"The government got shafted," said Metzenbaum, who hired an investigator, serving on his Senate staff, to look into the Southwest Plan deals.

The background of the Bluebonnet transaction and the results of Metzenbaum's investigation were reported Sunday in the New York Times.

Neither Fail nor Wall could be reached for comment yesterday. According to the New York Times, Wall said his agency authorized the sale to Fail chiefly because other regulators with the Federal Deposit Insurance Corp. (FDIC) had approved Fail's purchase of an Oklahoma bank in 1987.

"There was a thorough analysis of each prospective purchaser," said Karl Hoyle, a former senior bank board official. The fact that Fail had "passed muster" with the FDIC "carried a good deal of weight" with the bank board, Hoyle said.

Wall declined Metzenbaum's request to appear at today's hearing, as did Fail and several others involved in the deal.

George M. Barclay, president of the Federal Home Loan Bank (FHLB) in Dallas, said he did not know an affiliate of Fail's company had pleaded guilty in the 1976 Alabama case. "All we knew was that he had been indicted 15 years earlier and that he had come to an accommodation without admitting or denying guilt," said Barclay.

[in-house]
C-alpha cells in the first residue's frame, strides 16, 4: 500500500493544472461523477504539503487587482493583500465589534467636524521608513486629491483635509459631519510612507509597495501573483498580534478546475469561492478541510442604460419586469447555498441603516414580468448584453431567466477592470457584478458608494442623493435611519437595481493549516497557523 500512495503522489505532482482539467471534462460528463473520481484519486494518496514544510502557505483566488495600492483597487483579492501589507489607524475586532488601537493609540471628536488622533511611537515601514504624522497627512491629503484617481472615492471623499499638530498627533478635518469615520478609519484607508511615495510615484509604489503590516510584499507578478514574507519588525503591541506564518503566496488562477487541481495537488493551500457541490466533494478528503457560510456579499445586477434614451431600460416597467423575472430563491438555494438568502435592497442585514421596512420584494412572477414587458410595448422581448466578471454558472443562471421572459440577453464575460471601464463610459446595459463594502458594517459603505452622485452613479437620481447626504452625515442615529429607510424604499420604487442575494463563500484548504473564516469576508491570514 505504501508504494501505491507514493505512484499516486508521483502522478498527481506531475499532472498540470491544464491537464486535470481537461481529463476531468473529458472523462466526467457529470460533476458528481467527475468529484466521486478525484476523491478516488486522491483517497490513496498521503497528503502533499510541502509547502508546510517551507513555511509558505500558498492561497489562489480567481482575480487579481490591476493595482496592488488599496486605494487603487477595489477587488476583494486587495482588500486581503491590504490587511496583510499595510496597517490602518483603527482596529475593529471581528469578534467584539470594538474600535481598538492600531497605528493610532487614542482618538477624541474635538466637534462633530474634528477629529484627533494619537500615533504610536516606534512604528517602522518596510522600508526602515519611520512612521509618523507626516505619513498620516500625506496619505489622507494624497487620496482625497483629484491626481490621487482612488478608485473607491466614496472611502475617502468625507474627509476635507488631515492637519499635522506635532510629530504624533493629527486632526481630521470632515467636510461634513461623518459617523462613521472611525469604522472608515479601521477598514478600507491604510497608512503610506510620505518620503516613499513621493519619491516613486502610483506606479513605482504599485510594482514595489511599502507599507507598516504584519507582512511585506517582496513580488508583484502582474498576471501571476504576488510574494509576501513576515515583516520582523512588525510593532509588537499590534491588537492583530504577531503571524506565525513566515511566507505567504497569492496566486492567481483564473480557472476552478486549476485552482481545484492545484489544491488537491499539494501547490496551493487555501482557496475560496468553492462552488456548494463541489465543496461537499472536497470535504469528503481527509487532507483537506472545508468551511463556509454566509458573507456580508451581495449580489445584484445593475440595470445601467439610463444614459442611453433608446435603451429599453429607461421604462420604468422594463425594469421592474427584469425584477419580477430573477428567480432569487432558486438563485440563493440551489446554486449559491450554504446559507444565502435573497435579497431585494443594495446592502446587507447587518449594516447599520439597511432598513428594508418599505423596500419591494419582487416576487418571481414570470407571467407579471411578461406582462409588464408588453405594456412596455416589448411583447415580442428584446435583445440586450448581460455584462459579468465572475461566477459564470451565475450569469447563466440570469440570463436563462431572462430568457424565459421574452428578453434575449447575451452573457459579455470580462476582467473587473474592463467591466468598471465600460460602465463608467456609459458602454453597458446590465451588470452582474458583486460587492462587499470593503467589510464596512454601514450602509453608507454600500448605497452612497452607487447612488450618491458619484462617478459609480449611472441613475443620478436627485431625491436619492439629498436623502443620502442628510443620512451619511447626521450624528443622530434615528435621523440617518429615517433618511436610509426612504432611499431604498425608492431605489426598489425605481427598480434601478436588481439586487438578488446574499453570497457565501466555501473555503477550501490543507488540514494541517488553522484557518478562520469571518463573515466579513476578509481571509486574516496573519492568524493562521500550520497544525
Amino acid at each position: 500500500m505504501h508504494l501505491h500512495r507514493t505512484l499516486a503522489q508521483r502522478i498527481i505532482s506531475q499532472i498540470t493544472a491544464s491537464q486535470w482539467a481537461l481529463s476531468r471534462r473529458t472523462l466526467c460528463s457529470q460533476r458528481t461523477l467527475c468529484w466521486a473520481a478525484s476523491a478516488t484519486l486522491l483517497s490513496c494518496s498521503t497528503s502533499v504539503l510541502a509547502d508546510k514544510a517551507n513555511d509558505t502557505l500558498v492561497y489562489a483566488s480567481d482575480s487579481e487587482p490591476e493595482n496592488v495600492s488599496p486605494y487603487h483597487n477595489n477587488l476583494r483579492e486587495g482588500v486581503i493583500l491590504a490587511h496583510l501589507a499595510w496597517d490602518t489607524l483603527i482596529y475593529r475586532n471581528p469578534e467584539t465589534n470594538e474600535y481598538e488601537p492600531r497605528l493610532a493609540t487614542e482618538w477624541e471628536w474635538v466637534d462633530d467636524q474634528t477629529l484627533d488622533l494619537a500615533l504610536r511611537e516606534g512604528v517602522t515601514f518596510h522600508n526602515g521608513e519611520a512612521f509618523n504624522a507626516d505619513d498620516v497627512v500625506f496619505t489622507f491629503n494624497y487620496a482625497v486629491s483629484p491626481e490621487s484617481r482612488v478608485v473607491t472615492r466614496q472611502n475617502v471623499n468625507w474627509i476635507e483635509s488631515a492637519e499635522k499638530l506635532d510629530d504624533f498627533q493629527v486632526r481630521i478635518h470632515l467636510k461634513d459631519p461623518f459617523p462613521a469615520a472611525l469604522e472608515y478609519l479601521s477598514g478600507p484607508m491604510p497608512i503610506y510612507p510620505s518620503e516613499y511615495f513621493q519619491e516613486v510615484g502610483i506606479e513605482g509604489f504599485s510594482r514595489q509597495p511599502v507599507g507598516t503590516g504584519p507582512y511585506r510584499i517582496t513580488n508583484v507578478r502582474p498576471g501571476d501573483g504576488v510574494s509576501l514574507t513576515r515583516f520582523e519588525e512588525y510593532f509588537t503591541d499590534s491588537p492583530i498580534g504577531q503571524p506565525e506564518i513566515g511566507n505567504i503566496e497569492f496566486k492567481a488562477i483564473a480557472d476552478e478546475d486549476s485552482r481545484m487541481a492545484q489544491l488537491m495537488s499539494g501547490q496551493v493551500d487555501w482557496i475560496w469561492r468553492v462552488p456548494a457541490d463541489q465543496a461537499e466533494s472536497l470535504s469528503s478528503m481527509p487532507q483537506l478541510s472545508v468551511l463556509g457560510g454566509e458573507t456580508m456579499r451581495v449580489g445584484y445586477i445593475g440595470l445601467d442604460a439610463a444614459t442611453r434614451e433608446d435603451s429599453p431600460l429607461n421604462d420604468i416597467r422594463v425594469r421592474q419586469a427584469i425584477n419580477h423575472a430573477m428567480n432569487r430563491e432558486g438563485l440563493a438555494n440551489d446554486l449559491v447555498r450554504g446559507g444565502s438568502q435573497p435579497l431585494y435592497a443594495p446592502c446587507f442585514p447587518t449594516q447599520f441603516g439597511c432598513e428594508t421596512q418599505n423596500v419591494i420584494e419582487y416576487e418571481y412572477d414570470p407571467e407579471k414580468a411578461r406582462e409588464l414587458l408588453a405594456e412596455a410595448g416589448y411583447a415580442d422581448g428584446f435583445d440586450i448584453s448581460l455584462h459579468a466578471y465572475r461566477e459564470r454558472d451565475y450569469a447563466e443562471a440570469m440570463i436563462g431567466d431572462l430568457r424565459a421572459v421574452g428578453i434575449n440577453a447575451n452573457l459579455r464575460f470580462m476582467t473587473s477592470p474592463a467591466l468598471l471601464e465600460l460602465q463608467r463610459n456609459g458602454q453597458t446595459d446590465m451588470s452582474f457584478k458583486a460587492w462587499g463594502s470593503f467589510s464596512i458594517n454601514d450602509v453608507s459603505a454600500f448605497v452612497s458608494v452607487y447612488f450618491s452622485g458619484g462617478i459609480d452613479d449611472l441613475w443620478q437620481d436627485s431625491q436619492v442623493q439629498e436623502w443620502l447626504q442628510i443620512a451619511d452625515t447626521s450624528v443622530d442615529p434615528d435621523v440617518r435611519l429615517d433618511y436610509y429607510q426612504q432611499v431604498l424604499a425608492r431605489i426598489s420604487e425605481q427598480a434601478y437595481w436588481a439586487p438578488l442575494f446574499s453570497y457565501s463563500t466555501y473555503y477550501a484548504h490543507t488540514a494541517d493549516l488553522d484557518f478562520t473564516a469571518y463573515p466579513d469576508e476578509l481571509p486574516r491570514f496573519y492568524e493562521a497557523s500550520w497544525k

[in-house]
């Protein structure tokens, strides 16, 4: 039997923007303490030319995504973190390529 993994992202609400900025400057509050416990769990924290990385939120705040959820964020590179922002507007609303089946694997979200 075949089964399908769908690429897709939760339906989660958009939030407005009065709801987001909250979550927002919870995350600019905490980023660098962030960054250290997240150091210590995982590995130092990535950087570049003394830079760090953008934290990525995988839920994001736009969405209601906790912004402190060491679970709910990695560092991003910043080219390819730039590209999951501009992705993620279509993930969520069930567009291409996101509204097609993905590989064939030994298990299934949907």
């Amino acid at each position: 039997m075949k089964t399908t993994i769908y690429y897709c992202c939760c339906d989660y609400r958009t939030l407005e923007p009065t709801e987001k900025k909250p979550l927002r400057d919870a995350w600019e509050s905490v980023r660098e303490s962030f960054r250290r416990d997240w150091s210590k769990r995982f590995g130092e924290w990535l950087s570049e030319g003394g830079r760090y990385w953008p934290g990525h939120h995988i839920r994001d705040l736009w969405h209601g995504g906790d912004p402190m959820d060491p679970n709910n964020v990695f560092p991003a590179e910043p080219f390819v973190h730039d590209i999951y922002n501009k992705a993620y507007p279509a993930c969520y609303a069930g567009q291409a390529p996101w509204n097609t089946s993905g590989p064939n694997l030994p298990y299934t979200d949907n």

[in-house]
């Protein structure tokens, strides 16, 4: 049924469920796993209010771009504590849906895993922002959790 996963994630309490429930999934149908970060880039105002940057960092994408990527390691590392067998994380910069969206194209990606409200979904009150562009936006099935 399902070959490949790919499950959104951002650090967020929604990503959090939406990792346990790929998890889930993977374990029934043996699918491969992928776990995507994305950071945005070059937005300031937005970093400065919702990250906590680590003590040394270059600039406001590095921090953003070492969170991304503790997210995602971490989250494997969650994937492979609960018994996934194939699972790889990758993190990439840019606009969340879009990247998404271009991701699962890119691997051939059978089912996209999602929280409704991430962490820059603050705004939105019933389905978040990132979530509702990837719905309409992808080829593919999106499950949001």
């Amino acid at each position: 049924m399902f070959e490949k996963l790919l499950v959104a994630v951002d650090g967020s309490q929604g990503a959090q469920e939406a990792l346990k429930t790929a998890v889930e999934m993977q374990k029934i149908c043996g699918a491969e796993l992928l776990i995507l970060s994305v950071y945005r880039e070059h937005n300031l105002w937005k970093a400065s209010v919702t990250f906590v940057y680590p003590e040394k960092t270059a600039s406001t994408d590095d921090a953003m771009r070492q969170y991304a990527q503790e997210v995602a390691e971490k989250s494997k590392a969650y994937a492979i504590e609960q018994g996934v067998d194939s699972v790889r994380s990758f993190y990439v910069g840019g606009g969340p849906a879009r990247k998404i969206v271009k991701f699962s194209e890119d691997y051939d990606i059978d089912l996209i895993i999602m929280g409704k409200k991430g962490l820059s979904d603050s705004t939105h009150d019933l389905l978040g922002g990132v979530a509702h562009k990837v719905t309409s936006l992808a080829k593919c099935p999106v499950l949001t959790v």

He said that if the Dallas FHLB had known about the guilty plea, it would have been a "presumptive disqualifier" that Fail would have had to overcome. It would "shift the burden of proof," Barclay said, to Fail to show that he should be allowed to bid to acquire a savings and loan.

The role of the Dallas FHLB wasn't to approve or disapprove Fail, but to bring any potential problems to the attention of the bank board in Washington. Barclay's aide responsible for collecting the information, Wayne Frena, is expected to testify before Metzenbaum. He is a regulator with the Office of Thrift Supervision, which replaced the bank board as S&L regulator.